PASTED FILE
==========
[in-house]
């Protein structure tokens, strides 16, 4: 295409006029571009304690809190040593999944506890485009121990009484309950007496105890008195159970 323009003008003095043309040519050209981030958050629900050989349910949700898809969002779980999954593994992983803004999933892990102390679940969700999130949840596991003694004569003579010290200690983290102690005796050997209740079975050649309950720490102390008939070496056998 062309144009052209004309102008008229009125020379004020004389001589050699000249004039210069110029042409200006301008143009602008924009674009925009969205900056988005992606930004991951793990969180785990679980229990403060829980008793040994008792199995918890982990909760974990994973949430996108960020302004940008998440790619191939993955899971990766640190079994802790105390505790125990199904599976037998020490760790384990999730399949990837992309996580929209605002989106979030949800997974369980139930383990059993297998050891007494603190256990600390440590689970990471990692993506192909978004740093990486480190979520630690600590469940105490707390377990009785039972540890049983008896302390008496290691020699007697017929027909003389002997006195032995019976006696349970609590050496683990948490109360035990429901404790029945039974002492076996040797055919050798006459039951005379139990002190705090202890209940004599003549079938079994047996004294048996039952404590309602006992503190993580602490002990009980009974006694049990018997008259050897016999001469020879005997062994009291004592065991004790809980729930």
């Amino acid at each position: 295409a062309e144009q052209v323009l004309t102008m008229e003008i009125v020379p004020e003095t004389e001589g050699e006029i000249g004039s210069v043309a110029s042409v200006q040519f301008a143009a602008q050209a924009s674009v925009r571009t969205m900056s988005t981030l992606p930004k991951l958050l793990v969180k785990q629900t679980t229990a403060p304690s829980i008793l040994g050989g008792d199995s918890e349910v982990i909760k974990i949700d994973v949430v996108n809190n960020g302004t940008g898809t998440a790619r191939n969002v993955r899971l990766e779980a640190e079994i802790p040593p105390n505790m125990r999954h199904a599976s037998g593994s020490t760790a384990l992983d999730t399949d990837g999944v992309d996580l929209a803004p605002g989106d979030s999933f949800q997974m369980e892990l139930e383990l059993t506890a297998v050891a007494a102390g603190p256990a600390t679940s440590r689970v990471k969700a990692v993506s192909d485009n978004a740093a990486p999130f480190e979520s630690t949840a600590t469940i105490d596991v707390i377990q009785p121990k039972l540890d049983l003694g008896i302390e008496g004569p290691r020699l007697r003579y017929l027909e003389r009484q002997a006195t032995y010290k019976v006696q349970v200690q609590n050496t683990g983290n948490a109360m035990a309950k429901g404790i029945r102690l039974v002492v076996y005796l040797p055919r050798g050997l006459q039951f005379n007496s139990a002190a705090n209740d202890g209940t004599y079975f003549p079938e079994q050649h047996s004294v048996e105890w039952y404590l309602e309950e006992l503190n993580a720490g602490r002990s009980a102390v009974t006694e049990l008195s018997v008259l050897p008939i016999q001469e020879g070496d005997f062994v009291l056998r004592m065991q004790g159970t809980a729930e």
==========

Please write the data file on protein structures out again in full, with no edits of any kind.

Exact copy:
[in-house]
């Protein structure tokens, strides 16, 4: 295409006029571009304690809190040593999944506890485009121990009484309950007496105890008195159970 323009003008003095043309040519050209981030958050629900050989349910949700898809969002779980999954593994992983803004999933892990102390679940969700999130949840596991003694004569003579010290200690983290102690005796050997209740079975050649309950720490102390008939070496056998 062309144009052209004309102008008229009125020379004020004389001589050699000249004039210069110029042409200006301008143009602008924009674009925009969205900056988005992606930004991951793990969180785990679980229990403060829980008793040994008792199995918890982990909760974990994973949430996108960020302004940008998440790619191939993955899971990766640190079994802790105390505790125990199904599976037998020490760790384990999730399949990837992309996580929209605002989106979030949800997974369980139930383990059993297998050891007494603190256990600390440590689970990471990692993506192909978004740093990486480190979520630690600590469940105490707390377990009785039972540890049983008896302390008496290691020699007697017929027909003389002997006195032995019976006696349970609590050496683990948490109360035990429901404790029945039974002492076996040797055919050798006459039951005379139990002190705090202890209940004599003549079938079994047996004294048996039952404590309602006992503190993580602490002990009980009974006694049990018997008259050897016999001469020879005997062994009291004592065991004790809980729930």
């Amino acid at each position: 295409a062309e144009q052209v323009l004309t102008m008229e003008i009125v020379p004020e003095t004389e001589g050699e006029i000249g004039s210069v043309a110029s042409v200006q040519f301008a143009a602008q050209a924009s674009v925009r571009t969205m900056s988005t981030l992606p930004k991951l958050l793990v969180k785990q629900t679980t229990a403060p304690s829980i008793l040994g050989g008792d199995s918890e349910v982990i909760k974990i949700d994973v949430v996108n809190n960020g302004t940008g898809t998440a790619r191939n969002v993955r899971l990766e779980a640190e079994i802790p040593p105390n505790m125990r999954h199904a599976s037998g593994s020490t760790a384990l992983d999730t399949d990837g999944v992309d996580l929209a803004p605002g989106d979030s999933f949800q997974m369980e892990l139930e383990l059993t506890a297998v050891a007494a102390g603190p256990a600390t679940s440590r689970v990471k969700a990692v993506s192909d485009n978004a740093a990486p999130f480190e979520s630690t949840a600590t469940i105490d596991v707390i377990q009785p121990k039972l540890d049983l003694g008896i302390e008496g004569p290691r020699l007697r003579y017929l027909e003389r009484q002997a006195t032995y010290k019976v006696q349970v200690q609590n050496t683990g983290n948490a109360m035990a309950k429901g404790i029945r102690l039974v002492v076996y005796l040797p055919r050798g050997l006459q039951f005379n007496s139990a002190a705090n209740d202890g209940t004599y079975f003549p079938e079994q050649h047996s004294v048996e105890w039952y404590l309602e309950e006992l503190n993580a720490g602490r002990s009980a102390v009974t006694e049990l008195s018997v008259l050897p008939i016999q001469e020879g070496d005997f062994v009291l056998r004592m065991q004790g159970t809980a729930e």